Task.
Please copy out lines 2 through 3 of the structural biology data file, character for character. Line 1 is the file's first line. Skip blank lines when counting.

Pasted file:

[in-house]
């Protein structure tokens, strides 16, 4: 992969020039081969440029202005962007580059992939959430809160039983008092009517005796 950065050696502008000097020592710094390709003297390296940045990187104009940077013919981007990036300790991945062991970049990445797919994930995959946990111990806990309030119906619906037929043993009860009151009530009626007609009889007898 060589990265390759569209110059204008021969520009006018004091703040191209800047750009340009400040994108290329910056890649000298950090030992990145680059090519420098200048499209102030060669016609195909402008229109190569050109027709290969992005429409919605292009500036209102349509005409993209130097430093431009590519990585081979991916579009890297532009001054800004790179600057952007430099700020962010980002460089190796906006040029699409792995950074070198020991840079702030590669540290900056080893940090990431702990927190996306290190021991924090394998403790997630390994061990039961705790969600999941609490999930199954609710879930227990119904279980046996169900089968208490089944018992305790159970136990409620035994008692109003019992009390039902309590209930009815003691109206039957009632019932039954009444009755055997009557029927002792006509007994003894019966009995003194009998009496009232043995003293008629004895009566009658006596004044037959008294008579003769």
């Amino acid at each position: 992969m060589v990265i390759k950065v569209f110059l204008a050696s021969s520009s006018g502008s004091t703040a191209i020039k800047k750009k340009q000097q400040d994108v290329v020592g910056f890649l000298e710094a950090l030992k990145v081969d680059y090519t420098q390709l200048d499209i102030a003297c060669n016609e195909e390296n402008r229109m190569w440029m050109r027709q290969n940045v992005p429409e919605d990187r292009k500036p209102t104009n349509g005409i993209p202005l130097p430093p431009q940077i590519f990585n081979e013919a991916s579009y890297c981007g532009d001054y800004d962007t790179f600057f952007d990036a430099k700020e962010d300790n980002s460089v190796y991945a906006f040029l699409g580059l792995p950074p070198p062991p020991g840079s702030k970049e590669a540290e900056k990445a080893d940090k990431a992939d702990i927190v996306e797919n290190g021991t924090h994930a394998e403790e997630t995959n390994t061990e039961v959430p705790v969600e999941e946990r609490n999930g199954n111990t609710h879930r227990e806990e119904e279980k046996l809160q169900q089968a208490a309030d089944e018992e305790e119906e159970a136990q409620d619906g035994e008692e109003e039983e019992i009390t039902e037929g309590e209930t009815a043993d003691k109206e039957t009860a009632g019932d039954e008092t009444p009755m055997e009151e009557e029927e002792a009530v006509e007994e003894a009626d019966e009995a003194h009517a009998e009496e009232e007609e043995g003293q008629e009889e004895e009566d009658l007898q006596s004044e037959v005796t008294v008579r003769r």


């Protein structure tokens, strides 16, 4: 992969020039081969440029202005962007580059992939959430809160039983008092009517005796 950065050696502008000097020592710094390709003297390296940045990187104009940077013919981007990036300790991945062991970049990445797919994930995959946990111990806990309030119906619906037929043993009860009151009530009626007609009889007898 060589990265390759569209110059204008021969520009006018004091703040191209800047750009340009400040994108290329910056890649000298950090030992990145680059090519420098200048499209102030060669016609195909402008229109190569050109027709290969992005429409919605292009500036209102349509005409993209130097430093431009590519990585081979991916579009890297532009001054800004790179600057952007430099700020962010980002460089190796906006040029699409792995950074070198020991840079702030590669540290900056080893940090990431702990927190996306290190021991924090394998403790997630390994061990039961705790969600999941609490999930199954609710879930227990119904279980046996169900089968208490089944018992305790159970136990409620035994008692109003019992009390039902309590209930009815003691109206039957009632019932039954009444009755055997009557029927002792006509007994003894019966009995003194009998009496009232043995003293008629004895009566009658006596004044037959008294008579003769």
């Amino acid at each position: 992969m060589v990265i390759k950065v569209f110059l204008a050696s021969s520009s006018g502008s004091t703040a191209i020039k800047k750009k340009q000097q400040d994108v290329v020592g910056f890649l000298e710094a950090l030992k990145v081969d680059y090519t420098q390709l200048d499209i102030a003297c060669n016609e195909e390296n402008r229109m190569w440029m050109r027709q290969n940045v992005p429409e919605d990187r292009k500036p209102t104009n349509g005409i993209p202005l130097p430093p431009q940077i590519f990585n081979e013919a991916s579009y890297c981007g532009d001054y800004d962007t790179f600057f952007d990036a430099k700020e962010d300790n980002s460089v190796y991945a906006f040029l699409g580059l792995p950074p070198p062991p020991g840079s702030k970049e590669a540290e900056k990445a080893d940090k990431a992939d702990i927190v996306e797919n290190g021991t924090h994930a394998e403790e997630t995959n390994t061990e039961v959430p705790v969600e999941e946990r609490n999930g199954n111990t609710h879930r227990e806990e119904e279980k046996l809160q169900q089968a208490a309030d089944e018992e305790e119906e159970a136990q409620d619906g035994e008692e109003e039983e019992i009390t039902e037929g309590e209930t009815a043993d003691k109206e039957t009860a009632g019932d039954e008092t009444p009755m055997e009151e009557e029927e002792a009530v006509e007994e003894a009626d019966e009995a003194h009517a009998e009496e009232e007609e043995g003293q008629e009889e004895e009566d009658l007898q006596s004044e037959v005796t008294v008579r003769r």